By the way, the page layout of job listings on Voices.com is very easy to use.  Members can sort by close dates, by the job, or by project fee. With so many invitations to audition, being able to sort and prioritize each recording session was very useful. (When I was testing Voice123 I emailed them the recommendation to sort job listings by close date to no avail.) If Voices.com added a feature to also sort by the heard/liked icons, that would be very cool. Nothing like a bunch of “thumbs up” icons en masse to brighten your day!

Feeding, but not quite a Frenzy

During my 30 day trial of Voice123, I found that audition invitations were limited and often maxed-out within the hour. Jobs on Voices.com do not have limits on the number of auditions, so it is up to the talent to decide if he or she really wants to audition for a job that already has 80 or more proposals. Like all sites, auditions sometimes close early on Voices.com—a huge bummer to see the CLOSED status has changed to WORKING before you even had a chance!—but this does not happen so often as to be discouraging.

Also similar to other sites, sometimes jobs are awarded to others before your audition is ever reviewed. One approach is to be an early bird about submitting one’s audition. This doesn’t always work, though, because many clients will wait until the close date and listen to all auditions at once, in who knows what order. Another approach is to bid low if a budget range is provided. I tried both.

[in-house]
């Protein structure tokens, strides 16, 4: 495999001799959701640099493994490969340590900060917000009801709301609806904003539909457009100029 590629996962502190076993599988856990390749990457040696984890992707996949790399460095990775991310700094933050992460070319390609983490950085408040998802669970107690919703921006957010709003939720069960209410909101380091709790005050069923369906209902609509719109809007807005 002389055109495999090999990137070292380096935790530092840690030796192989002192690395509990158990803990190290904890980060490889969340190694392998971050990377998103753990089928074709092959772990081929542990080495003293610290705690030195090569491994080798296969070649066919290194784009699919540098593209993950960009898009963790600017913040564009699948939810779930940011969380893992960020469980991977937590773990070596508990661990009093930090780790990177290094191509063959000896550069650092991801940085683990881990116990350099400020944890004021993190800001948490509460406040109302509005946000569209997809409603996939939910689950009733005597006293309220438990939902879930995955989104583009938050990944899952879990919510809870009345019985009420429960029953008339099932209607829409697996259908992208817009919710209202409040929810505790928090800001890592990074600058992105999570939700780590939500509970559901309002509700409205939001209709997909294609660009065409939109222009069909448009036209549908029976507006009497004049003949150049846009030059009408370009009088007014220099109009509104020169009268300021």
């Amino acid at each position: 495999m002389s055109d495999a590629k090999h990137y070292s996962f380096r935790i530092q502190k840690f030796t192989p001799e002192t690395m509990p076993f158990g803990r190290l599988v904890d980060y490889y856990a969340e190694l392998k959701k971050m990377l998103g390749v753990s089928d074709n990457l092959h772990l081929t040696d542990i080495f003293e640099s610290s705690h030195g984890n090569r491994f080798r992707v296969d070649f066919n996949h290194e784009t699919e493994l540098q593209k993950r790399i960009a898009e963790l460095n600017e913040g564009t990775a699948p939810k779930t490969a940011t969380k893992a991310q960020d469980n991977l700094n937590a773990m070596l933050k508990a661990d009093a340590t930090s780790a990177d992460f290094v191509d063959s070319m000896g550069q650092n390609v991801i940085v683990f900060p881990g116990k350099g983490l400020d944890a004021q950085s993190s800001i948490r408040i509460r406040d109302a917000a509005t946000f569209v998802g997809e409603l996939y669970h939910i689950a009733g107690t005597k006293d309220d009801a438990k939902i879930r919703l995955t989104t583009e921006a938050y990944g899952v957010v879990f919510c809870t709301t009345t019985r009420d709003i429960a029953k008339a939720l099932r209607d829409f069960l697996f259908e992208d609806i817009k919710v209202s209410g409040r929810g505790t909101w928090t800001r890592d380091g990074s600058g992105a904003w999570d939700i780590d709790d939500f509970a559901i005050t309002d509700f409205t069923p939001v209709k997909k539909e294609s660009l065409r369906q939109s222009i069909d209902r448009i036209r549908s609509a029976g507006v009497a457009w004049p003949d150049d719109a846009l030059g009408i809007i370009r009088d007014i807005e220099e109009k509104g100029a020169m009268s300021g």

So, How Did I Do on Voices.com?

Time for numbers!

My test period on Voices.com was 46 days instead of the 30 days I tested Voice123, and for two reasons:

  1. I realized there was a lengthy lag between the job close date and when clients actually begin work on their project.
  2. Voices.com has a monthly fee option that allowed me to expand my test without signing up for an entire year.

I.E., My test on Voices.com was approximately 50% longer than my test on Voice123. If you are a math nerd like me and really want to compare apples to apples, multiply the below Voices.com stats by 50% and then compare them to the stats in my Voice123 post. 

Here are my approximate stats for 46 days on Voices.com.

Auditions invited to: 291

This is an average of 6.34 invitations to audition per day, which was my Voice123 weekly average, if I were lucky that week. As previously stated, all but one invitation I received was at least an 85% match to my profile. A few weeks into my test I revised my Voices.com profile a bit, but this had no obvious effect on the number of invites I received.